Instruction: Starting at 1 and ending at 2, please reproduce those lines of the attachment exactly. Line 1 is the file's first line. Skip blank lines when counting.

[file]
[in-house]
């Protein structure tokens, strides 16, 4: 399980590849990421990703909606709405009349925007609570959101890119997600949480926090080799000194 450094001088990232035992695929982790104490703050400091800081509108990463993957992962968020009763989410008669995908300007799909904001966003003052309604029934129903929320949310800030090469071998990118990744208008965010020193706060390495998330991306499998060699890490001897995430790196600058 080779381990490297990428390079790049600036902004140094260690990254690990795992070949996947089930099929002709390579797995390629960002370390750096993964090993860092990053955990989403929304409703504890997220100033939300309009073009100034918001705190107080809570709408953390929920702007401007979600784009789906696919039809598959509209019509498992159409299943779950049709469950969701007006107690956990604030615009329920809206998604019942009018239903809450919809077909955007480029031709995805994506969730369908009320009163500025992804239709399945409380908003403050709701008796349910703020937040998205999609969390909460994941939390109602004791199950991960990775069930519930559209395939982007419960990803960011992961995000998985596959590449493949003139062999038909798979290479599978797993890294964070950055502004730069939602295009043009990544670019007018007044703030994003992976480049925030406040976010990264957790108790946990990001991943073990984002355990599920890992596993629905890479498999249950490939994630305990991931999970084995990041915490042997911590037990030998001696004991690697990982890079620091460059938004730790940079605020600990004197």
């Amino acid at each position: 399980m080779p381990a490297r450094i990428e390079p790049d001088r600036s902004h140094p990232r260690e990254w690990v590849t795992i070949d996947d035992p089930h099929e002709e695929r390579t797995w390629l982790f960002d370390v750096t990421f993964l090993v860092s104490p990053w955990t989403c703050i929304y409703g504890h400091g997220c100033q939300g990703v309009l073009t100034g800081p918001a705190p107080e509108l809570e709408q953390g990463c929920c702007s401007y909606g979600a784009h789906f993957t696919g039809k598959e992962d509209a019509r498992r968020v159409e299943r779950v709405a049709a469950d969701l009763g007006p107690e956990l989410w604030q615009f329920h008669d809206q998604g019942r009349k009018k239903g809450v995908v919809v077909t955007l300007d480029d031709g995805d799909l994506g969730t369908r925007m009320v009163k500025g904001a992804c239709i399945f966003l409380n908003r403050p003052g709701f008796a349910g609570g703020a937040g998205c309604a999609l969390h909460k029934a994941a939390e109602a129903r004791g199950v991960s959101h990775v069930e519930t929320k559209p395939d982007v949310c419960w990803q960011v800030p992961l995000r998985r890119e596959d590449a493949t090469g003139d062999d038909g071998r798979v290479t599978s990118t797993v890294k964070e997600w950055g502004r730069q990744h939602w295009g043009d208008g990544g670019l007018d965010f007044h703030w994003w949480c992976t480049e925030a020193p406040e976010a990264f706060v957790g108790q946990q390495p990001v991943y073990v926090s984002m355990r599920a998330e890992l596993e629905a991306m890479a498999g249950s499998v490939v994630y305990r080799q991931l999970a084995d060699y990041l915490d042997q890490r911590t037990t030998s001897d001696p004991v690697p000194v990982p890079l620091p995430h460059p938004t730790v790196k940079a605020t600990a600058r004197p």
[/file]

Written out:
[in-house]
């Protein structure tokens, strides 16, 4: 399980590849990421990703909606709405009349925007609570959101890119997600949480926090080799000194 450094001088990232035992695929982790104490703050400091800081509108990463993957992962968020009763989410008669995908300007799909904001966003003052309604029934129903929320949310800030090469071998990118990744208008965010020193706060390495998330991306499998060699890490001897995430790196600058 080779381990490297990428390079790049600036902004140094260690990254690990795992070949996947089930099929002709390579797995390629960002370390750096993964090993860092990053955990989403929304409703504890997220100033939300309009073009100034918001705190107080809570709408953390929920702007401007979600784009789906696919039809598959509209019509498992159409299943779950049709469950969701007006107690956990604030615009329920809206998604019942009018239903809450919809077909955007480029031709995805994506969730369908009320009163500025992804239709399945409380908003403050709701008796349910703020937040998205999609969390909460994941939390109602004791199950991960990775069930519930559209395939982007419960990803960011992961995000998985596959590449493949003139062999038909798979290479599978797993890294964070950055502004730069939602295009043009990544670019007018007044703030994003992976480049925030406040976010990264957790108790946990990001991943073990984002355990599920890992596993629905890479498999249950490939994630305990991931999970084995990041915490042997911590037990030998001696004991690697990982890079620091460059938004730790940079605020600990004197």